The blurb describes this book as 'funny and fresh, poetic and political' and I think it would be a difficult task to find a better description. Smith's writing truly is poetic- it flows beautifully, intertwining the stories with a grace that only a gifted writer can master. This is one of those books that although short, at only 161 pages, it makes a big impact.
There are two obvious themes: homosexuality and equality for women. The first of these themes, for me, was best portrayed in the thoughts of the character Midge (Imogen). Through her thought process you can really understand societies views and presumptions about homosexuality and its incredibly heartfelt seeing her develop and assess her own opinions- in particular regarding her sister. That being said I also loved the thought track of Anthea who has an innocence about her that really contrasts to the harsh judgement of those in society. This is thoughtful writing at its best.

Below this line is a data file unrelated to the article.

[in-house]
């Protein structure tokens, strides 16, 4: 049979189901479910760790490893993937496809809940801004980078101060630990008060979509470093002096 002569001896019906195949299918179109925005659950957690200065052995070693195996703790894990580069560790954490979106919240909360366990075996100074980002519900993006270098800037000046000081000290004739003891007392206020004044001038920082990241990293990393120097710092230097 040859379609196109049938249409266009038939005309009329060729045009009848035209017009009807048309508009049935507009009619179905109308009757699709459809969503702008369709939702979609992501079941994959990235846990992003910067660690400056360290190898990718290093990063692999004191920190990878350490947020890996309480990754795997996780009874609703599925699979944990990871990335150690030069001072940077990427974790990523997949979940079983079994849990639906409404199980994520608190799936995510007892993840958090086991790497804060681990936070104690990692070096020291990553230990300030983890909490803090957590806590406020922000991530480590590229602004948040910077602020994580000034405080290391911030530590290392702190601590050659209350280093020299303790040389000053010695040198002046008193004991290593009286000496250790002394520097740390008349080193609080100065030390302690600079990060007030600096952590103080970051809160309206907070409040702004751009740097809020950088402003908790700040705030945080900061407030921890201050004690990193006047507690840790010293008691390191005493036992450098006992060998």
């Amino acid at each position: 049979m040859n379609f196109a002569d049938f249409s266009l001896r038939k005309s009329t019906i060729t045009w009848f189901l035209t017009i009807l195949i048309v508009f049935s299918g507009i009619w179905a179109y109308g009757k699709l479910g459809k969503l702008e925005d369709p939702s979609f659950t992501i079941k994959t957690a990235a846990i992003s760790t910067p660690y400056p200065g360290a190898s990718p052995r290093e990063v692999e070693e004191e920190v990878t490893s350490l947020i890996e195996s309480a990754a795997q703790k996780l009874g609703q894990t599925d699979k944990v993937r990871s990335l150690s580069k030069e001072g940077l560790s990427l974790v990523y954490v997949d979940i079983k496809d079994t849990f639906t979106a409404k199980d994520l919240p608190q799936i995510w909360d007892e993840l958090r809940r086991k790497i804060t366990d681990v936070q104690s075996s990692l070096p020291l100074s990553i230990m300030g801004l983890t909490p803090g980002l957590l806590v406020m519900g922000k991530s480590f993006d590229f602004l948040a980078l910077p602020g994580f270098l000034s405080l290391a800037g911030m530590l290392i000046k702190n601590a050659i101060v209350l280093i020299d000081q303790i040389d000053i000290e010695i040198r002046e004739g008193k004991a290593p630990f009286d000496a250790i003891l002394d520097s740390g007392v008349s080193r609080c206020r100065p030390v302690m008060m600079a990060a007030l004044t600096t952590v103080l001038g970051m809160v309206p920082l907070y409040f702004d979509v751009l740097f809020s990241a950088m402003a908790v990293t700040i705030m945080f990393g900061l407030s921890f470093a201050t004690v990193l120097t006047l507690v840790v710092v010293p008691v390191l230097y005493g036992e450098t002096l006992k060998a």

The second of these themes, equality for women, was also portrayed thoughtfully and creatively. In the sense that you got to see from the start of the book how women are treated in the workplace, subtly to begin with, then getting deeper until you are met with real life statistics that hit you hard. This makes reflection for the reader easy and helps you to understand earlier sections of the story. It was a unique and interesting comment on this highly important topic.
I wish that I had known more about Ovid and the myth of Iphis, the basis of this story, before I started reading.However, don't let this put you off. Personally I feel that 're-tellings' are brilliant ways to access old stories and legends and this book is certainly no exception.
I have to say as a random little side note: I adore the chapter titles in this book- 'I, you, us, them, all together now'. I think they're so cleaver and really compliment and sum up the story. I really enjoyed this book, its a beautiful read and quick. Definitely worth picking.